Britain, France tighten rules on face masks to curb COVID-19 spread
Leaders in Britain and France have tightened rules on wearing face masks in closed public spaces in an effort to curb the spread of coronavirus.
The UK government announced on Tuesday that masks would be mandatory in shops from July 24.
Prime Minister Boris Johnson had said on Monday that he thought "face coverings do have a real value in confined spaces," adding that the scientific evidence in favour of masks was growing.
"We are not out of the woods yet, so let us all do our utmost to keep this virus cornered and enjoy summer safely," health minister Matt Hancock said in the House of Commons on Monday.
Many had criticised the government's messaging after Chancellor of the Duchy of Lancaster Michael Gove said masks should not be mandatory.
But more countries are considering making face masks mandatory indoors, amid growing evidence that they protect people from infecting others and amid fear of a second wave of virus cases.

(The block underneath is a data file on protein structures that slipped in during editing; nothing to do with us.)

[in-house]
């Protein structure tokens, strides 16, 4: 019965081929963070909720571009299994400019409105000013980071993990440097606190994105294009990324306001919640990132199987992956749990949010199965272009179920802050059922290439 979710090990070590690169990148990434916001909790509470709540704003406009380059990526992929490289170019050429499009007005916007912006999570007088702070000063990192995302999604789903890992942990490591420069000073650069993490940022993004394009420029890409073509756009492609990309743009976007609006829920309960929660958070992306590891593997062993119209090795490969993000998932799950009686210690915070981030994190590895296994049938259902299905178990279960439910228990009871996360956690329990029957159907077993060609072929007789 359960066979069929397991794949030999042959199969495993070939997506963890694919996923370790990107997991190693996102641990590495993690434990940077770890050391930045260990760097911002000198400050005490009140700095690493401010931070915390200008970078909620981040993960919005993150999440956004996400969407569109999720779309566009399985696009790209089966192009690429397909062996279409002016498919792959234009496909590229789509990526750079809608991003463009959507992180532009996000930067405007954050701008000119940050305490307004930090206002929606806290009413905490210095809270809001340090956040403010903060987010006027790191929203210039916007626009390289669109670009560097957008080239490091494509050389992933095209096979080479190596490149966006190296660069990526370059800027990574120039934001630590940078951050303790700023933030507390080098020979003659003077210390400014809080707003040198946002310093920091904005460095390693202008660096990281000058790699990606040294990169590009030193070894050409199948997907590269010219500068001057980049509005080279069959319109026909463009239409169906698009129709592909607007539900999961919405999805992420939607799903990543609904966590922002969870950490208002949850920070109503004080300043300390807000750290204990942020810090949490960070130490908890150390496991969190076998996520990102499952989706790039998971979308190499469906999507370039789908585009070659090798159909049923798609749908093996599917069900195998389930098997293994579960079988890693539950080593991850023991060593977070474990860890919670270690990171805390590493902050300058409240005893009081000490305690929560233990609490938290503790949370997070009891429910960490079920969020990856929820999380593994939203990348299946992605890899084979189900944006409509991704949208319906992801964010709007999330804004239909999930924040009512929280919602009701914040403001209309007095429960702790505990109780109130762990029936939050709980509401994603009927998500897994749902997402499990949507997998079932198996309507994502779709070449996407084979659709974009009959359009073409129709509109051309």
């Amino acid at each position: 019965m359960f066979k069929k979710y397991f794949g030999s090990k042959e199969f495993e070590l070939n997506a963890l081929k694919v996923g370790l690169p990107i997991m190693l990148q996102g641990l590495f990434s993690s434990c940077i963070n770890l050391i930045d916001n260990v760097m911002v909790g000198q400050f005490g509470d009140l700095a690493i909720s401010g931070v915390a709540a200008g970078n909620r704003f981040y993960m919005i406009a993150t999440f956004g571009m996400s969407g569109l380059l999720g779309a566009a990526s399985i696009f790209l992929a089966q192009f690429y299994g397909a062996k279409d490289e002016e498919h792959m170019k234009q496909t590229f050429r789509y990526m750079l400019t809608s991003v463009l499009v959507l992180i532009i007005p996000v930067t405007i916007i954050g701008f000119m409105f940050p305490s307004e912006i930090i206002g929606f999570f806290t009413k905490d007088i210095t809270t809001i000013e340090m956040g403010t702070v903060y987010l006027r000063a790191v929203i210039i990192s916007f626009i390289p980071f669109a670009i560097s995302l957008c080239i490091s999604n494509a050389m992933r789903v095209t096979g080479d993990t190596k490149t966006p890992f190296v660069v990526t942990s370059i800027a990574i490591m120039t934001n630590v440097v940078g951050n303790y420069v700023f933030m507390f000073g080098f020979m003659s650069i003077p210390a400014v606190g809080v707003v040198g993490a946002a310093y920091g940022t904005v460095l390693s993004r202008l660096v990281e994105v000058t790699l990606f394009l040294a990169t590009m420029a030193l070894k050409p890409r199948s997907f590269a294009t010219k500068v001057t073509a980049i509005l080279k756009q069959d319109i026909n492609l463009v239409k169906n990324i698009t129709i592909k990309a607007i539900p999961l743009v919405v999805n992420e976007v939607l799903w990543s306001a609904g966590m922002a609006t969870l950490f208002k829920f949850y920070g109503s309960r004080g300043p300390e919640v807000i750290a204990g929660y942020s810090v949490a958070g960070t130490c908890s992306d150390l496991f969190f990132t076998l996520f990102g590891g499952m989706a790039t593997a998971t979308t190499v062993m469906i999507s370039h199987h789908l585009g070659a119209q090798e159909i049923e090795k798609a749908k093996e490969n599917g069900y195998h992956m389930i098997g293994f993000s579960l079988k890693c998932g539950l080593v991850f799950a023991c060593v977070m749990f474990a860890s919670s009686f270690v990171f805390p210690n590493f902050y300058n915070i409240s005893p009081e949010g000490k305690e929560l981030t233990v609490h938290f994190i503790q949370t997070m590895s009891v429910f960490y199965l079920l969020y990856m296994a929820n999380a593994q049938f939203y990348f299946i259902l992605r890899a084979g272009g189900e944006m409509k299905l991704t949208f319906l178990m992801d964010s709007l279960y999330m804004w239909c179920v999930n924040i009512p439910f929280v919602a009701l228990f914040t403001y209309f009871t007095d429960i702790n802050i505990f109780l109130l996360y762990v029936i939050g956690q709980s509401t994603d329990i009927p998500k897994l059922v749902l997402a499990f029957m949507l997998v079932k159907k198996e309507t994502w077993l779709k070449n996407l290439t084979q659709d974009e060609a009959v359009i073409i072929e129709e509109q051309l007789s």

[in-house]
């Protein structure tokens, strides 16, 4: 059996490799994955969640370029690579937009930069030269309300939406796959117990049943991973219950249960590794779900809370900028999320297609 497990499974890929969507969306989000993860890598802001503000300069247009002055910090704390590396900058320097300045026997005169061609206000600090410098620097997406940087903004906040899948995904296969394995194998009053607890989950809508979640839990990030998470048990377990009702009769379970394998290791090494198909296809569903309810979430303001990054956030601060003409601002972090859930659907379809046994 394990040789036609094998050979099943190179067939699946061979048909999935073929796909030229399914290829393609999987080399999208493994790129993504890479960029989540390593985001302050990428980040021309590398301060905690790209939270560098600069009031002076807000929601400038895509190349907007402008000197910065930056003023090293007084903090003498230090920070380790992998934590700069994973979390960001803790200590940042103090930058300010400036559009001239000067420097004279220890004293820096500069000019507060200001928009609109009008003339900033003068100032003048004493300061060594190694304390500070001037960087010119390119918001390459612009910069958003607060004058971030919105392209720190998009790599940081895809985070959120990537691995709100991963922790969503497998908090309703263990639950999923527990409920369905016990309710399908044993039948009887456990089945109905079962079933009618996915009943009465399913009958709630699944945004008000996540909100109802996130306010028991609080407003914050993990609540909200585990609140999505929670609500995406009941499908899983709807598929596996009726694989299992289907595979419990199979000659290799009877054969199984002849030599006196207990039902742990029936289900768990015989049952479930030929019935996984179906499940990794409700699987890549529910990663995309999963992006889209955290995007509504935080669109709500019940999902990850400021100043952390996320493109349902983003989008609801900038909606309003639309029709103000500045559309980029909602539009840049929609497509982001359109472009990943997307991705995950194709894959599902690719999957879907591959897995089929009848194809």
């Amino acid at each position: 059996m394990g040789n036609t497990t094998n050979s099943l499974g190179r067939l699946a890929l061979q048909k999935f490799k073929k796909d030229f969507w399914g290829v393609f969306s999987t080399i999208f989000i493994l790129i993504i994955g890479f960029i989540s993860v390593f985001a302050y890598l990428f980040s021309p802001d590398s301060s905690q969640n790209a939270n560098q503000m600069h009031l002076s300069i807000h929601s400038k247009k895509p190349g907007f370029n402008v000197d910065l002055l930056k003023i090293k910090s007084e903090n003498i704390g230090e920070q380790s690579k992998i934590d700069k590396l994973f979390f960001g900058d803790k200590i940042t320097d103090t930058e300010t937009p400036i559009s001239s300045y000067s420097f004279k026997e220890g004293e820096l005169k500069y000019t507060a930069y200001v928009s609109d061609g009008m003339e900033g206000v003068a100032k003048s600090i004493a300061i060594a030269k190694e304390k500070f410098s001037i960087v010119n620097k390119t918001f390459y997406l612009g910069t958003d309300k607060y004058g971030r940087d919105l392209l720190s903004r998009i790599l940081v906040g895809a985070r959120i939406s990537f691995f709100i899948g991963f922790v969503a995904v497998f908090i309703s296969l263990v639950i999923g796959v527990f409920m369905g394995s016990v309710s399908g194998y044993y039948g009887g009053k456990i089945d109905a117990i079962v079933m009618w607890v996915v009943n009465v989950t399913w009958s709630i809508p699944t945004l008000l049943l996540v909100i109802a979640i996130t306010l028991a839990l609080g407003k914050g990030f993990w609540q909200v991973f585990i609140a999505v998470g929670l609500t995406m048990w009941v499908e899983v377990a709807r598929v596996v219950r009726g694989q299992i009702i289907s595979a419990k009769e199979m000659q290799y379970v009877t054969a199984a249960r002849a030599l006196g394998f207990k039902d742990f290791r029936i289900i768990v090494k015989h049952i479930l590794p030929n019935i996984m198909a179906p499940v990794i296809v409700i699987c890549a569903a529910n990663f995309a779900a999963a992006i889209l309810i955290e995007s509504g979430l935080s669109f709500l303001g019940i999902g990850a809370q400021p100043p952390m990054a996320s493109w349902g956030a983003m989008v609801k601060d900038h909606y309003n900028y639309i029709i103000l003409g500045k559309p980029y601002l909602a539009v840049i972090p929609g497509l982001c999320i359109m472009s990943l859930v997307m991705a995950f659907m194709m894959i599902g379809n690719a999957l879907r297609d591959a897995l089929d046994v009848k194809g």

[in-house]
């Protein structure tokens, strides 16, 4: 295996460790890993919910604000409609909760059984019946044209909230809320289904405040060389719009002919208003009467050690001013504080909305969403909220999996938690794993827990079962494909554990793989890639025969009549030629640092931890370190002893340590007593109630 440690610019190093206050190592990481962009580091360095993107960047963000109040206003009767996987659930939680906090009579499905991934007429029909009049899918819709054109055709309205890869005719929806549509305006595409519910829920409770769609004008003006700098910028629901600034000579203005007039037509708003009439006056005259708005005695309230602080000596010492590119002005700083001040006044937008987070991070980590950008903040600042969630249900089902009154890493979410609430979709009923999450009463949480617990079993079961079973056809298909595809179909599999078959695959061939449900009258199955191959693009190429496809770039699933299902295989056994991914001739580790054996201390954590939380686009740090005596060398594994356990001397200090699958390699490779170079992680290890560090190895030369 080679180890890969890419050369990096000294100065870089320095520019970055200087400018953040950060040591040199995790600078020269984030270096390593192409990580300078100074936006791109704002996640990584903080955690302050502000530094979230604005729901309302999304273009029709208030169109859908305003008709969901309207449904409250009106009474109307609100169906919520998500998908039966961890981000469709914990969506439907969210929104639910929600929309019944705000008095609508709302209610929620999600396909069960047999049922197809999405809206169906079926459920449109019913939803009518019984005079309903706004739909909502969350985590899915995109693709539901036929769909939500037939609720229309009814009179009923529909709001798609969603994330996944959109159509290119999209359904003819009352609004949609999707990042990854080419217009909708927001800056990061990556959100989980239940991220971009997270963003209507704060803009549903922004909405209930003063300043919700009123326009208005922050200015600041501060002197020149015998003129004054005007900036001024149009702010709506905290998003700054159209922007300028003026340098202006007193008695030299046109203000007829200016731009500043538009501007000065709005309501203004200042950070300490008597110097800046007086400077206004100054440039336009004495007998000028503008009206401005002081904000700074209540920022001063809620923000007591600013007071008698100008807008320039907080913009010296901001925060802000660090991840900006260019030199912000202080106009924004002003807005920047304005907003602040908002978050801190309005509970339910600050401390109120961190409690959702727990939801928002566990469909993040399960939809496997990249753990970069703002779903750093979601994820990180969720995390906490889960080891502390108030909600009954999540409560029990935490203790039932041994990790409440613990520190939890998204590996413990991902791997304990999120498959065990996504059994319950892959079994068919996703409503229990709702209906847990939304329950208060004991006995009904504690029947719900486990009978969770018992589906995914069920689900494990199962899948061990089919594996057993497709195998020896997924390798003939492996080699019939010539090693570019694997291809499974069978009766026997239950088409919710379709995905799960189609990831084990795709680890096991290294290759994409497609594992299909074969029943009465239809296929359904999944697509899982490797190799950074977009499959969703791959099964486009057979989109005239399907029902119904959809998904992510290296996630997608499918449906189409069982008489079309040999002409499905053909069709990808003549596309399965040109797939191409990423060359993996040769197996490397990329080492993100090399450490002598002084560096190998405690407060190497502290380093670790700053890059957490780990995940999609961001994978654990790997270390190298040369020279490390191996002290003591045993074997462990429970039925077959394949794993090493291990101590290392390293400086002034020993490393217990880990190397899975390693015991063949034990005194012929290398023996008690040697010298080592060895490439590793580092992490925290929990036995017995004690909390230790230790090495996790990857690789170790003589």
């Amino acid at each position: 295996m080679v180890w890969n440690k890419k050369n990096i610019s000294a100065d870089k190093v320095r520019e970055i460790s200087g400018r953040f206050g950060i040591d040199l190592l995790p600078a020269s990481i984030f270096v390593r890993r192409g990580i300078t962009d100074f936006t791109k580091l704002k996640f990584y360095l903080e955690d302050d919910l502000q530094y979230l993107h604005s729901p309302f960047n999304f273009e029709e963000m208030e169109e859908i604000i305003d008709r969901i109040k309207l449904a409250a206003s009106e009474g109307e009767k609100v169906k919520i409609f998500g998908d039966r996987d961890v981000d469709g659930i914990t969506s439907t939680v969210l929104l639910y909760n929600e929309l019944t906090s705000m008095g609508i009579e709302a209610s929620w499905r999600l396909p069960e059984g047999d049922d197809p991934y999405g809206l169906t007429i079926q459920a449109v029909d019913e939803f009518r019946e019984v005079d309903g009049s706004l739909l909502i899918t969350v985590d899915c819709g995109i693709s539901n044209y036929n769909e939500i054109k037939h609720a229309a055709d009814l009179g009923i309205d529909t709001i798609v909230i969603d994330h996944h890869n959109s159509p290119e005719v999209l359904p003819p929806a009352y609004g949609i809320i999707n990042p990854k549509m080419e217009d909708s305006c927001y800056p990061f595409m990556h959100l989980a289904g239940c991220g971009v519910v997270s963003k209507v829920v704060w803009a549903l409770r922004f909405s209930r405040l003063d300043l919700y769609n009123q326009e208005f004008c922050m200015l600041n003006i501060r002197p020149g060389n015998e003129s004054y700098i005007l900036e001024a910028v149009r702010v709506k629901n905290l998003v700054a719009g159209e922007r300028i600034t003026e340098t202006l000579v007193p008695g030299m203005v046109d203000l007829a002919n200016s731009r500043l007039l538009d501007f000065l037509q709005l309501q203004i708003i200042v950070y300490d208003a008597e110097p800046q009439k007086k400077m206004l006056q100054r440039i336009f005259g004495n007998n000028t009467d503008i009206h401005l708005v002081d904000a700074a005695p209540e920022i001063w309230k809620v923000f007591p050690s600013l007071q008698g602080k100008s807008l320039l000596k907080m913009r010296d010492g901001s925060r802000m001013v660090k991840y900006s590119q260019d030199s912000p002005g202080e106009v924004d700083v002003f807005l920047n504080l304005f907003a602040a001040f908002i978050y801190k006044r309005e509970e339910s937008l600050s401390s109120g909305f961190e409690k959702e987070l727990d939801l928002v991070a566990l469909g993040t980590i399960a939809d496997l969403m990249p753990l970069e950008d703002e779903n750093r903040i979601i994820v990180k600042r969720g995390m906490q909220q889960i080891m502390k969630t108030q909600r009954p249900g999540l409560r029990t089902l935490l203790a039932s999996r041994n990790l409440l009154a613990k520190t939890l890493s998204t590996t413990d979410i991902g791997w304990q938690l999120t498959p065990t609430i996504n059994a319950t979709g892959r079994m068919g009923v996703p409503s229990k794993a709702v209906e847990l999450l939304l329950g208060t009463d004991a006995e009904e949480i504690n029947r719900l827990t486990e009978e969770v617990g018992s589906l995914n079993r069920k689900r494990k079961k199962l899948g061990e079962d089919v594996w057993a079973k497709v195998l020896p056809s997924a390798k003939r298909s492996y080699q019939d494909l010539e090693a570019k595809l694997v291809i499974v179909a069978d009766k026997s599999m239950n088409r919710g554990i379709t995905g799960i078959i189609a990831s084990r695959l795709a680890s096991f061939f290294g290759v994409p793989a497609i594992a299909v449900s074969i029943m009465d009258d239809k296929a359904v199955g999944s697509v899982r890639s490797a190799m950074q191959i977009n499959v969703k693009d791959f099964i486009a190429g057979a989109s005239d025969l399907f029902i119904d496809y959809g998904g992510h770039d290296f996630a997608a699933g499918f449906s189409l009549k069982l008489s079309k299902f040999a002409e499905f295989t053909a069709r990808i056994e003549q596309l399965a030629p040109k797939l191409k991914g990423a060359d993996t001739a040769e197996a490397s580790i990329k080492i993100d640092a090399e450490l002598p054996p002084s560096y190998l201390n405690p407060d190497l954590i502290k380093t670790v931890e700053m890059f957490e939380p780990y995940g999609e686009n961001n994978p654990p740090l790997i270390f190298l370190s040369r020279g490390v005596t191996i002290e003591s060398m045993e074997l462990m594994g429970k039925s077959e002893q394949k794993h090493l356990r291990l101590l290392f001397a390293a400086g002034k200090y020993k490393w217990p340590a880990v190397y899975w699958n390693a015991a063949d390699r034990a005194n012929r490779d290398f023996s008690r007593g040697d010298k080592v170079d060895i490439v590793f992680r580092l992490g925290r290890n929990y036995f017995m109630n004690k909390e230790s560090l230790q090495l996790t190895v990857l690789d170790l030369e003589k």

French President Emmanuel Macron said on Tuesday during a television interview that he would like to make masks mandatory in indoor public spaces from August 1 due to "weaknesses" in preventive measures.
"We do it for public transport and it works very well, but it's a bit erratic in closed public spaces," Macron said in a joint interview with French networks France 2 and TF1.
"I recommend to all our fellow citizens who are listening to wear a mask as often as possible when they are outside and of course when they are in a closed space," Macron added, stating that there would be government action.
French officials have recently warned of a slight increase in the number of cases, as people relax attitudes towards social distancing. The country has had more than 30,000 deaths due to the pandemic.
Some Spanish regions, such as Catalonia, have also recently made masks mandatory in an effort to curb transmission as cases begin to rise again.
Germany's Helge Braun, the Head of Federal Chancellery who coordinates pandemic response, told the AP that masks would likely remain compulsory for the coming months.
"Wearing masks is the smallest restriction one needs to accept to prevent infection," Braun said.